Apple Pie - A Love Story
By Justine Olivia McCloskey
Photographs by Karly and Justine McCloskey
A golden lattice-crust pie sits on a cloisonée window sill, it’s amber filling still molten hot and steaming. Just beyond, a crisp breeze coaxes a rainbow of leaves into a quiet dance, carrying with it the aroma of a happy homestead. The scene is quintessential to our acceptance of the changing seasons. Spring heralds the tart and fragrant Strawberry Rhubarb Pie, while autumn welcomes the warm aromatics of Pumpkin and Apple Pies to fill the void that Niagara Peach Pie leaves at the end of August. In Ontario, Canada, our summers are brief and fleeting. The resplendent sun that once gifted us plentiful warmth and sangria now withholds its embrace and ushers in countless days of snow and darkness. But, as that sun turns away, it bestows on us such bounties, what can we do but turn these harvested gifts into relics and delicious memories?
The sweet pie has been in the culinary lexicon for centuries. There is something so universally delicious about wrapping things in buttery, flakey pastry. Look at the shape of a pie, round and plump and full of promise. It asks us all to gather around it, a circle of friends and family slicing and dividing, sharing in the fruits of our labour before we retreat into our cozy shelters. Apple pie epitomizes the best aspects of this culinary staple: sweet, tart, salty and spiced. It is a deeply personal dessert. Each family has its variation, ancient secrets passed down through generations. Each decision, to lattice, to egg glaze, to crimp, to pie bird or not to pie bird, a clear reflection of the sacred importance of all steps in the process.
Apple Pie is the pinnacle of seasonal celebration. Culinary heroes glorify this pastry, raising it up to cult status. Even in my own household, apple pie holds a special place. It was the food my mother craved most when she was pregnant with my younger sister. She sought out the best crust and the perfect filling, experimenting with and adjusting recipes she found in hospital waiting room magazines and hand-me-down cookbooks. As children, my mother took us apple picking yearly, an excursion that would always end in a homemade pie we happily made together. I peeled the apples, my sister measured out the sugar and cinnamon, and my mother brought it all together as we watched her gently roll out the dough and place it in a wobbly aluminum dish. Sitting on ratan bar chairs that were just a little too high, my sister and I would watch and wait as the room filled with warmth and mouthwatering notes of spice and butter. When my mom finally pulled it out of the oven, the excitement was insurmountable. No matter how much we whined, we were always reminded that we not only had to wait for the pie to cool, but we should also wait for our father to get home so that we could enjoy it together.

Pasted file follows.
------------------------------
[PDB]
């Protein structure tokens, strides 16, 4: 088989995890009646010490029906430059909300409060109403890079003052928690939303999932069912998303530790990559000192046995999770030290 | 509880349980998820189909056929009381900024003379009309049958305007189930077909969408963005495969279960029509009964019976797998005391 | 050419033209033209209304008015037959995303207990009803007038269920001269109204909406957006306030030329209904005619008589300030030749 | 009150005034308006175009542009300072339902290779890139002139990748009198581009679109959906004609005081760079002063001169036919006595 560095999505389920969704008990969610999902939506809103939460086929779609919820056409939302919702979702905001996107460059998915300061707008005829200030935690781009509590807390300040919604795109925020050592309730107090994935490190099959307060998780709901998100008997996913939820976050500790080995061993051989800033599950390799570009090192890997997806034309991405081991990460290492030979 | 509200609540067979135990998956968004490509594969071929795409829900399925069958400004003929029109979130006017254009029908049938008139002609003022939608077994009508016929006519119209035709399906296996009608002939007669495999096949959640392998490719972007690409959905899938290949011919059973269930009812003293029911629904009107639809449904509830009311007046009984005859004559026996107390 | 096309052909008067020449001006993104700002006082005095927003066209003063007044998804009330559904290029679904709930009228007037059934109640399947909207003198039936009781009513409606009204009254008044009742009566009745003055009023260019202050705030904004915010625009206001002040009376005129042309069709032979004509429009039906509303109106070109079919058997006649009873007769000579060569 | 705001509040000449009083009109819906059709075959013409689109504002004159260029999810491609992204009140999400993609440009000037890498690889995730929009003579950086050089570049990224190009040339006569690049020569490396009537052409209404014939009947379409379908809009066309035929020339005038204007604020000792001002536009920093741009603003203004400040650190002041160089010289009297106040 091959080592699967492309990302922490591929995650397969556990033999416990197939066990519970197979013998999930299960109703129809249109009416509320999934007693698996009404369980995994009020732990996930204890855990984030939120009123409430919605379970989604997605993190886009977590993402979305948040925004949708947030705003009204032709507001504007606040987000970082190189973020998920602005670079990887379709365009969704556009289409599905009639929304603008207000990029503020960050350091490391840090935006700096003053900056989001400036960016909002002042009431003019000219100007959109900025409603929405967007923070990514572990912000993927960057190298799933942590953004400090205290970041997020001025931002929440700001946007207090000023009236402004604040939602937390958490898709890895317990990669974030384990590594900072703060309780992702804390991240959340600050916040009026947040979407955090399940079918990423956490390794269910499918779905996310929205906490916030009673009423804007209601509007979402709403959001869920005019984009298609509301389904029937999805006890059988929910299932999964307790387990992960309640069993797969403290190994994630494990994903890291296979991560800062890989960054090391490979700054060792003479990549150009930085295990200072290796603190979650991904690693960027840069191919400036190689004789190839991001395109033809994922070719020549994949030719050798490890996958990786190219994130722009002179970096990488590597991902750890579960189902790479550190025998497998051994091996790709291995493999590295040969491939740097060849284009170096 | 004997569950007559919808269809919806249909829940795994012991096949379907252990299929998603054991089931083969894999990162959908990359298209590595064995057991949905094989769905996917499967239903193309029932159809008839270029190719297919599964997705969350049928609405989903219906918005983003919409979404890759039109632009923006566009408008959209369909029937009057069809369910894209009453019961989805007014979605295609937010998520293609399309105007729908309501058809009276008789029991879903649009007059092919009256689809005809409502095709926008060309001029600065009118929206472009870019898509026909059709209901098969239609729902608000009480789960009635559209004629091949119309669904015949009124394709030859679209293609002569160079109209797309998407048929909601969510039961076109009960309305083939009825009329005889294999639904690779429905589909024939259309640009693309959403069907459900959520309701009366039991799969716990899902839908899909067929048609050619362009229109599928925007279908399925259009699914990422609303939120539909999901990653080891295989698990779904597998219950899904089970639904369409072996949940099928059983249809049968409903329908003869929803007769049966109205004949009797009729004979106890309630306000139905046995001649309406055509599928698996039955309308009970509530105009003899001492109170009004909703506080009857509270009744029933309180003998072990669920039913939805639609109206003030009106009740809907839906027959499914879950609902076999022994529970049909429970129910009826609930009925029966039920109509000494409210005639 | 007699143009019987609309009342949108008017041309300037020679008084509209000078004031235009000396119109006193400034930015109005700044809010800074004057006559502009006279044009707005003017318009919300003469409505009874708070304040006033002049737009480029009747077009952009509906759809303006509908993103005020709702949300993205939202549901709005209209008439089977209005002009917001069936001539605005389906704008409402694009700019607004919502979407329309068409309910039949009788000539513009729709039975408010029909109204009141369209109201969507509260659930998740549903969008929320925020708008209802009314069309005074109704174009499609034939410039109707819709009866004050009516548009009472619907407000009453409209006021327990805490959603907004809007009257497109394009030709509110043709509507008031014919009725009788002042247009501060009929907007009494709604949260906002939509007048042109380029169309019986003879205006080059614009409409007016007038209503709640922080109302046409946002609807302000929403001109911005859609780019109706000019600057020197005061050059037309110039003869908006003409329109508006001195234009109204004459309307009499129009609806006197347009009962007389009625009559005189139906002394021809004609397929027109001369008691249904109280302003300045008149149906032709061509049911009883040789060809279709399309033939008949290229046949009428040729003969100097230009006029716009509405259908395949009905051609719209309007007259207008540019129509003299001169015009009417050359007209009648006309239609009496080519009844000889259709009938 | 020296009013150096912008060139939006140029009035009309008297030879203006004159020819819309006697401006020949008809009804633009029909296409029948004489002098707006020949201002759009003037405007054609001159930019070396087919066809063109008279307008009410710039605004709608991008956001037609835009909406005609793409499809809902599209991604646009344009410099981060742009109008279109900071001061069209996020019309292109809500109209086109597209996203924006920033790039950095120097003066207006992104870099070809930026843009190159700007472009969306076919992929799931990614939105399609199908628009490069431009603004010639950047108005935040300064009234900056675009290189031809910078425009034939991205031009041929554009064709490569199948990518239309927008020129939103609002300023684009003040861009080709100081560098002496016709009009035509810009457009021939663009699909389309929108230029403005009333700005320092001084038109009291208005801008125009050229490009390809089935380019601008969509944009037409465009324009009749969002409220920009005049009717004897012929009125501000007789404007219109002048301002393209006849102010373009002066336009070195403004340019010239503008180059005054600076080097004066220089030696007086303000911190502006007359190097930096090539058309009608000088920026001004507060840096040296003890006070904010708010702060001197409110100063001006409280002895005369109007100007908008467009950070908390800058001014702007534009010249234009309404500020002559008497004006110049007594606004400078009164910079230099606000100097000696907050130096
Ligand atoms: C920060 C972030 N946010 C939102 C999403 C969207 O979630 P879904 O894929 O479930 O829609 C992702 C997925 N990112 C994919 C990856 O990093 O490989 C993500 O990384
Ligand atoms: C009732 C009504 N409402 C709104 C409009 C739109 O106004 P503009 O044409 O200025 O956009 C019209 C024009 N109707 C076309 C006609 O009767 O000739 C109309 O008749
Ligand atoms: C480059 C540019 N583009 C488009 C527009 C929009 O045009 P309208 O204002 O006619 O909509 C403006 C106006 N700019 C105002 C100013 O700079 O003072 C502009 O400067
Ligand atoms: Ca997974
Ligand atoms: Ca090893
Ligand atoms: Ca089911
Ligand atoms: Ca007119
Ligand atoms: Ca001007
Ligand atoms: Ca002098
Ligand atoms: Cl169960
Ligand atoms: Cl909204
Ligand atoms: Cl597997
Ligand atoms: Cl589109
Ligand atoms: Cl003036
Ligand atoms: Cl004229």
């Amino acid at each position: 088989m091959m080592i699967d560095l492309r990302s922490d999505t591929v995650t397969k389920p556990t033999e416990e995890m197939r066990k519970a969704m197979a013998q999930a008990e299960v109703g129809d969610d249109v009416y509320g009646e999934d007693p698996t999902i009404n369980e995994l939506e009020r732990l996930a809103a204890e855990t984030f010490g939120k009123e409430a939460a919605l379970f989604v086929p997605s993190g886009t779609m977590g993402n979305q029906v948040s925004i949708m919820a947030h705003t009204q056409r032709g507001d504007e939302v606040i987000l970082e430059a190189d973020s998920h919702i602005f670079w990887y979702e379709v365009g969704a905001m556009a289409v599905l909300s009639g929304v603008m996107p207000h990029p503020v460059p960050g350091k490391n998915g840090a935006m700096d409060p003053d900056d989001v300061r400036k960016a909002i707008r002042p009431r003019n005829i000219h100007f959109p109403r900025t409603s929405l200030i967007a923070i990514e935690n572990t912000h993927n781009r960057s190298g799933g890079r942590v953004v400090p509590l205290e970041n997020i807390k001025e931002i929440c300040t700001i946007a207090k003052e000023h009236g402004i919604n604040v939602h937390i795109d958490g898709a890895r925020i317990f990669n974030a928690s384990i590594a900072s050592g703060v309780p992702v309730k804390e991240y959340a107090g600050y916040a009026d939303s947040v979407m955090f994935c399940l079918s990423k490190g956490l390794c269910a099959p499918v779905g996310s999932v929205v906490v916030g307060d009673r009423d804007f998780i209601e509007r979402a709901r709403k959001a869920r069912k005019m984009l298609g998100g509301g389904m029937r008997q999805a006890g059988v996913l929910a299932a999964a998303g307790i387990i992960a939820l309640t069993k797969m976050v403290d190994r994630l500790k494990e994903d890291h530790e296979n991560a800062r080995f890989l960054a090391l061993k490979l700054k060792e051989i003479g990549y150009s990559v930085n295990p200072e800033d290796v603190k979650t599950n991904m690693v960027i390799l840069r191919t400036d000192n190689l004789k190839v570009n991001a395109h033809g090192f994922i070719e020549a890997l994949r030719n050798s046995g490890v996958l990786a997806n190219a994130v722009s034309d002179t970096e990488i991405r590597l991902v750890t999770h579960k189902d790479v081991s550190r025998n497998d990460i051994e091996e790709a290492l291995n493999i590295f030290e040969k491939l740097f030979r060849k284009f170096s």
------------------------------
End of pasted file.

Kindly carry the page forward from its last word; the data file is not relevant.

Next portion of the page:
The joy of a pie is the experience of eating it with others. It is the perfect potluck contribution, an intimate gift to a lover, an ideal way to spend an afternoon in a diner with colleagues, cup of coffee in hand. I can’t imagine a time I have made a pie for myself alone. It seems almost sacrilegious to do so, for the comfort of it is found in enjoying the warm, flakey, bejeweled slices at a bustling picnic table al fresco, or while laughing around the fire after a family feast. Tender crust to be savoured and wiped off the mouth while sharing stories, the gooey filling turning plates from porcelain to stained glass. There is ritual in pie. It is alchemical. You forage the ingredients with loved ones, turn butter and flour into golden pastry with the caress of gentle hands, and fill the house with the smells of sugar and spice as mouths water, culminating in a round and voluptuous invention. It begs to be sliced and shared, beckons to be kissed with a flourish of ice cream or a cloud of chantilly. Pie is the perfect vehicle for sweet dreams or savoury drippings, a parcel of tender and toothsome delight. The fact that we refer to the crust as a shell only affirms that it carries within it a hidden treasure.